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In summary, the conversation discusses the possibility of calculating the effect and carrying length of a high-pressure nozzle in seawater. It is suggested to use the appropriate equation that takes into account the density and viscosity of seawater. Factors such as the velocity, distance, and angle to the surface also play a role in the momentum of the fluid. The use of a 6 Moly stainless steel is recommended for the nozzle. The conversation also includes a detailed discussion on the equations and calculations involved in determining the width and velocity distribution of the jet.

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It is not clear what one is asking. Is the high-pressure nozzle operating underwater (as opposed to shooting into the air)?TorMcOst said:

If one uses the appropriate equation, then one simply uses the density and viscosity of sea-water.

A water jet underwater will dissipate quickly in the surrounding water, but it depends on the velocity of the jet. If the nozzle is used to propel a craft then the crafts forward speed would need to be considered.

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The diameter of the nozzle is Ø1,2mm and the media flushed through it is seawater (the same as the media it is submerged in). The flow is 5-10L/min.

What equation would you recommend to figure:

- The length of the spray?

- The effect of the spray(on a surface) if it has a distance to a surface of i.e. 10mm?

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Sounds like a jet cleaning system to clean underwater surfaces.

I see if I can find an example. I would imagine one wants some equation that is a function of distance and angle to surface, both of which will effect the momentum of the fluid at the surface.

For seawater, I'd recommend a 6 Moly SS, like ALX-6N or 254 SMO or the more recent Avesta 654 SMO.

http://www.alleghenyludlum.com/Ludlum/documents/AL_6XN_SourceBook.pdf

http://www.avestapolarit.com/upload/documents/technical/datasheets/AVPHighAlloyed.pdf [Broken]

See - http://www.avestapolarit.com/upload/documents/technical/acom/acom92_2.pdf [Broken]

http://www.sciencedirect.com/science?_ob=ArticleURL&_udi=B6VJK-4HHNH42-10&_user=10&_rdoc=1&_fmt=&_orig=search&_sort=d&view=c&_acct=C000050221&_version=1&_urlVersion=0&_userid=10&md5=9dd3da25daa1eb3ce445a059bfc85b76

I see if I can find an example. I would imagine one wants some equation that is a function of distance and angle to surface, both of which will effect the momentum of the fluid at the surface.

For seawater, I'd recommend a 6 Moly SS, like ALX-6N or 254 SMO or the more recent Avesta 654 SMO.

http://www.alleghenyludlum.com/Ludlum/documents/AL_6XN_SourceBook.pdf

http://www.avestapolarit.com/upload/documents/technical/datasheets/AVPHighAlloyed.pdf [Broken]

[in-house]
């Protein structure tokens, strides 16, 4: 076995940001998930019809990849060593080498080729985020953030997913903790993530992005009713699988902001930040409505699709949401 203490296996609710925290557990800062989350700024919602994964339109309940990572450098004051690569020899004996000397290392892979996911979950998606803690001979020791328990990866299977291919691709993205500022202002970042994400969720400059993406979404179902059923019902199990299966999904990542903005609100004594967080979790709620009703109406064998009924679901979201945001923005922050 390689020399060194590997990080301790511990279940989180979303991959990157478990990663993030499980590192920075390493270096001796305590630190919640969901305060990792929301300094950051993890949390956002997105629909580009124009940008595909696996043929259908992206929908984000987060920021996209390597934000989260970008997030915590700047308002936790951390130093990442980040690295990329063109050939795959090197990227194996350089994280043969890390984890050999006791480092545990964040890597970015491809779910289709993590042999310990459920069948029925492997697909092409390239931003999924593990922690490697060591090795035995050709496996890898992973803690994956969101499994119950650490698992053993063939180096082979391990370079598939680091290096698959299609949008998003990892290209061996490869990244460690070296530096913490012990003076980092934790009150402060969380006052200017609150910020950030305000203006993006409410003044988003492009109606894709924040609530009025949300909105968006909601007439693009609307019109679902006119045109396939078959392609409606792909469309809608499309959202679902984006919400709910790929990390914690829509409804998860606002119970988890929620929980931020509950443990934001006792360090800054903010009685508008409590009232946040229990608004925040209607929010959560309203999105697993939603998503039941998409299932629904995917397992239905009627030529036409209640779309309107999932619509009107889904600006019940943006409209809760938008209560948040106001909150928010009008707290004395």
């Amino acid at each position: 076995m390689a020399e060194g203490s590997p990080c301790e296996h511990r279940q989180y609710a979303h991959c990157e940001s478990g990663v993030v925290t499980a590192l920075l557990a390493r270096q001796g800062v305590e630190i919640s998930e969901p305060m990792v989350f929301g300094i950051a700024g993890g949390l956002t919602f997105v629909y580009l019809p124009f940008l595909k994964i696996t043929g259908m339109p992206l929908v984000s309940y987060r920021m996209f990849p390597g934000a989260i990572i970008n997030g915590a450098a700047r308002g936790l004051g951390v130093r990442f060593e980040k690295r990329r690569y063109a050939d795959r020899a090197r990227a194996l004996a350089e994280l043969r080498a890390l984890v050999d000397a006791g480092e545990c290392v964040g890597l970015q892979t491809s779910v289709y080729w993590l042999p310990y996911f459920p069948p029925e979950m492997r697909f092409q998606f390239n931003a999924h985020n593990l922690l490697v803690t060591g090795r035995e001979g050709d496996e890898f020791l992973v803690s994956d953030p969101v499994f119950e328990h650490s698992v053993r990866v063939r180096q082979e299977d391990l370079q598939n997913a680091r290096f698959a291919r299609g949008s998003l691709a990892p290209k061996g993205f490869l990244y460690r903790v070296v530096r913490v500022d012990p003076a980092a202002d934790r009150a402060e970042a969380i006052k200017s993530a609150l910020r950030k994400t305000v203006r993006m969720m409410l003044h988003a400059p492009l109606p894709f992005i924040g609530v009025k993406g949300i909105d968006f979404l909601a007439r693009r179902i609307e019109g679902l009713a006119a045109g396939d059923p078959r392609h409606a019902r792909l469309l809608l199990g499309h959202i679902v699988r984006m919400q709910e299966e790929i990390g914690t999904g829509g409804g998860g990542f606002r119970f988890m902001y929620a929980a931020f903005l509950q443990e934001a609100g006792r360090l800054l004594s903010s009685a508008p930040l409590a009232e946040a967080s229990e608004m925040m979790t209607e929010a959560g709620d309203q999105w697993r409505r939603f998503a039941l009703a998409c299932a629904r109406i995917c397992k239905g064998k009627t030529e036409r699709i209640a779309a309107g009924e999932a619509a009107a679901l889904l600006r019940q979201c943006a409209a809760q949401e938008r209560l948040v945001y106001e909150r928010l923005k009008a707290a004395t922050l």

See - http://www.avestapolarit.com/upload/documents/technical/acom/acom92_2.pdf [Broken]

http://www.sciencedirect.com/science?_ob=ArticleURL&_udi=B6VJK-4HHNH42-10&_user=10&_rdoc=1&_fmt=&_orig=search&_sort=d&view=c&_acct=C000050221&_version=1&_urlVersion=0&_userid=10&md5=9dd3da25daa1eb3ce445a059bfc85b76

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Oh man, you are lucky I'm in the middle of a numerical run right now.

From*Viscous Fluid Flow*(3rd ed.), Frank White, Chapter 4, Section 10.6.

If a round jet emerges from a circular hole with sufficient momentum, it remains narrow and grows slowly, the radial changes [tex] \partial /\partial r[/tex] being much larger than axial changes [tex]\partial / \partial x[/tex]

Continuity:

[tex] \frac{\partial u}{\partial x} + \frac{1}{r}\frac{\partial}{\partial r}(rv) = 0 [/tex]

x momentum

[tex]u\frac{\partial u}{\partial x} + v\frac{\partial u}{\partial y} = \frac{v}{r}\frac{\partial}{\partial r}\left(r\frac{\partial u}{\partial r}\right)[/tex]

Schlichting reasoned that the jet thickness grew linearly, so the similarity variable is [tex]r/x[/tex]. he defined the stream function

[tex]\psi(r,x) = \nu x F(\eta)\,\, \eta = \frac{r}{x}[/tex]

From which the axisymmetrical velocity components are:

[tex]u = \frac{1}{r}\frac{\partial \psi}{\partial r} = \frac{\nu F'}{r} [/tex]

[tex]v = -\frac{1}{r}\frac{\partial \psi}{\partial x} = \frac{\nu}{r}(\eta F' - F)[/tex]

Substitution into the x-momentum equation gives the following third-order non-linear differential equation.

[tex] \frac{d}{d\eta}\left( F'' - \frac{F'}{\eta}\right) = \frac{1}{\eta^2} (FF'' - \eta F'^2 - \eta FF'') [/tex]

The boundary conditions are F(0) = F'(0) = F'(infinity) = 0. The exact solution is:

[tex]F = \frac{(C\eta)^2}{1 + (C\eta /2)^2}[/tex]

Where C is a constant determined from the momentum of the jet

[tex] J = \rho \int^\infty_0 u^2 2\pi r\,dr = \frac{16\pi}{3}\rho C^2 \nu^2 [/tex]

[tex] C = \left( \frac{3J}{16\pi \rho \nu^2}\right)^{1/2}[/tex]

The axial jet velocity is then:

[tex] u = \frac{3J}{8\pi \mu x}\left( 1 + \frac{C^2 \eta^2}{4}\right)^{-2}[/tex]